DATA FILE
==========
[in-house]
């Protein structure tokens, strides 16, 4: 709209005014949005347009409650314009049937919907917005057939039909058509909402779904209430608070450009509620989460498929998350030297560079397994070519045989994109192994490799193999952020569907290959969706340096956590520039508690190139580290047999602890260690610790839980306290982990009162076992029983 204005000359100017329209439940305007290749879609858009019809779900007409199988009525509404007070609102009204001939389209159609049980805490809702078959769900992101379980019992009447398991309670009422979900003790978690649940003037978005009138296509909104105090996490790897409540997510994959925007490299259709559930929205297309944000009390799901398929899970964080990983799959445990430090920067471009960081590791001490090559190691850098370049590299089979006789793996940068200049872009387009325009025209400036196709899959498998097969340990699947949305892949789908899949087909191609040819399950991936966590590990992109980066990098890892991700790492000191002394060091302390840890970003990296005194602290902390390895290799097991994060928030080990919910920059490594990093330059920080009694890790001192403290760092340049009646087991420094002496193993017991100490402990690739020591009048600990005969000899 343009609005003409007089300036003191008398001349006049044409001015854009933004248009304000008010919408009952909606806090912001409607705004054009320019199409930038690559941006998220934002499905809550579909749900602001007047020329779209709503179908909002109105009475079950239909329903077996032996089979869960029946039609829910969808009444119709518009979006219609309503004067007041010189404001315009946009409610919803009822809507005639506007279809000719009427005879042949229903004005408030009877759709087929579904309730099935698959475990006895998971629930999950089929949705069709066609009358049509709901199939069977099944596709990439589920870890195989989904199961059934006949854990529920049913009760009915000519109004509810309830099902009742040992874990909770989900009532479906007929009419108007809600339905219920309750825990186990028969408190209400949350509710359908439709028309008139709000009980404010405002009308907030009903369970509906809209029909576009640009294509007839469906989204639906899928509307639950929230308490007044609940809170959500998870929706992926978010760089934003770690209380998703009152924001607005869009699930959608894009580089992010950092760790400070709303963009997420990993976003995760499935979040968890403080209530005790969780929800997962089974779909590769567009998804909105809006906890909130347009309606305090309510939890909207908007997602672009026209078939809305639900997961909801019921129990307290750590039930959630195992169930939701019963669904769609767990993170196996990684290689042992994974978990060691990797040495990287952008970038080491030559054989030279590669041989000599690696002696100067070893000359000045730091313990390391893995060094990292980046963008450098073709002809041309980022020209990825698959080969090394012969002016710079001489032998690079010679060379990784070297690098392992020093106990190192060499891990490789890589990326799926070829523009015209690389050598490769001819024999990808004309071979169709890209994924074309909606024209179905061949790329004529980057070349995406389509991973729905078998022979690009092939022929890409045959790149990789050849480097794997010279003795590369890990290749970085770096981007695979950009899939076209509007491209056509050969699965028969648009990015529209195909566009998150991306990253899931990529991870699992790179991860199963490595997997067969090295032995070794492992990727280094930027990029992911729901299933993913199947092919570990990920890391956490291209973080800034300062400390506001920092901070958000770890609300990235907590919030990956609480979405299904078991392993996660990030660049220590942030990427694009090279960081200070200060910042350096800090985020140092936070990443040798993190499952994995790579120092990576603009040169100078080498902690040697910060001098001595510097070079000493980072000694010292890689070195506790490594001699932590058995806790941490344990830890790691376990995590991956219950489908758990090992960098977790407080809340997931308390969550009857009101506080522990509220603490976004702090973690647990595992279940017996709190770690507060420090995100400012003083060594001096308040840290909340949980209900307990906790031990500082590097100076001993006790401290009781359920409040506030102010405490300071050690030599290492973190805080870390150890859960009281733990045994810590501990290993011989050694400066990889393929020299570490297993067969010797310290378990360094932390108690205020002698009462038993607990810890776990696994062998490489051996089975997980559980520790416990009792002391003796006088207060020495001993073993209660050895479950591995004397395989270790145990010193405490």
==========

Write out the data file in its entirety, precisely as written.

[in-house]
């Protein structure tokens, strides 16, 4: 709209005014949005347009409650314009049937919907917005057939039909058509909402779904209430608070450009509620989460498929998350030297560079397994070519045989994109192994490799193999952020569907290959969706340096956590520039508690190139580290047999602890260690610790839980306290982990009162076992029983 204005000359100017329209439940305007290749879609858009019809779900007409199988009525509404007070609102009204001939389209159609049980805490809702078959769900992101379980019992009447398991309670009422979900003790978690649940003037978005009138296509909104105090996490790897409540997510994959925007490299259709559930929205297309944000009390799901398929899970964080990983799959445990430090920067471009960081590791001490090559190691850098370049590299089979006789793996940068200049872009387009325009025209400036196709899959498998097969340990699947949305892949789908899949087909191609040819399950991936966590590990992109980066990098890892991700790492000191002394060091302390840890970003990296005194602290902390390895290799097991994060928030080990919910920059490594990093330059920080009694890790001192403290760092340049009646087991420094002496193993017991100490402990690739020591009048600990005969000899 343009609005003409007089300036003191008398001349006049044409001015854009933004248009304000008010919408009952909606806090912001409607705004054009320019199409930038690559941006998220934002499905809550579909749900602001007047020329779209709503179908909002109105009475079950239909329903077996032996089979869960029946039609829910969808009444119709518009979006219609309503004067007041010189404001315009946009409610919803009822809507005639506007279809000719009427005879042949229903004005408030009877759709087929579904309730099935698959475990006895998971629930999950089929949705069709066609009358049509709901199939069977099944596709990439589920870890195989989904199961059934006949854990529920049913009760009915000519109004509810309830099902009742040992874990909770989900009532479906007929009419108007809600339905219920309750825990186990028969408190209400949350509710359908439709028309008139709000009980404010405002009308907030009903369970509906809209029909576009640009294509007839469906989204639906899928509307639950929230308490007044609940809170959500998870929706992926978010760089934003770690209380998703009152924001607005869009699930959608894009580089992010950092760790400070709303963009997420990993976003995760499935979040968890403080209530005790969780929800997962089974779909590769567009998804909105809006906890909130347009309606305090309510939890909207908007997602672009026209078939809305639900997961909801019921129990307290750590039930959630195992169930939701019963669904769609767990993170196996990684290689042992994974978990060691990797040495990287952008970038080491030559054989030279590669041989000599690696002696100067070893000359000045730091313990390391893995060094990292980046963008450098073709002809041309980022020209990825698959080969090394012969002016710079001489032998690079010679060379990784070297690098392992020093106990190192060499891990490789890589990326799926070829523009015209690389050598490769001819024999990808004309071979169709890209994924074309909606024209179905061949790329004529980057070349995406389509991973729905078998022979690009092939022929890409045959790149990789050849480097794997010279003795590369890990290749970085770096981007695979950009899939076209509007491209056509050969699965028969648009990015529209195909566009998150991306990253899931990529991870699992790179991860199963490595997997067969090295032995070794492992990727280094930027990029992911729901299933993913199947092919570990990920890391956490291209973080800034300062400390506001920092901070958000770890609300990235907590919030990956609480979405299904078991392993996660990030660049220590942030990427694009090279960081200070200060910042350096800090985020140092936070990443040798993190499952994995790579120092990576603009040169100078080498902690040697910060001098001595510097070079000493980072000694010292890689070195506790490594001699932590058995806790941490344990830890790691376990995590991956219950489908758990090992960098977790407080809340997931308390969550009857009101506080522990509220603490976004702090973690647990595992279940017996709190770690507060420090995100400012003083060594001096308040840290909340949980209900307990906790031990500082590097100076001993006790401290009781359920409040506030102010405490300071050690030599290492973190805080870390150890859960009281733990045994810590501990290993011989050694400066990889393929020299570490297993067969010797310290378990360094932390108690205020002698009462038993607990810890776990696994062998490489051996089975997980559980520790416990009792002391003796006088207060020495001993073993209660050895479950591995004397395989270790145990010193405490």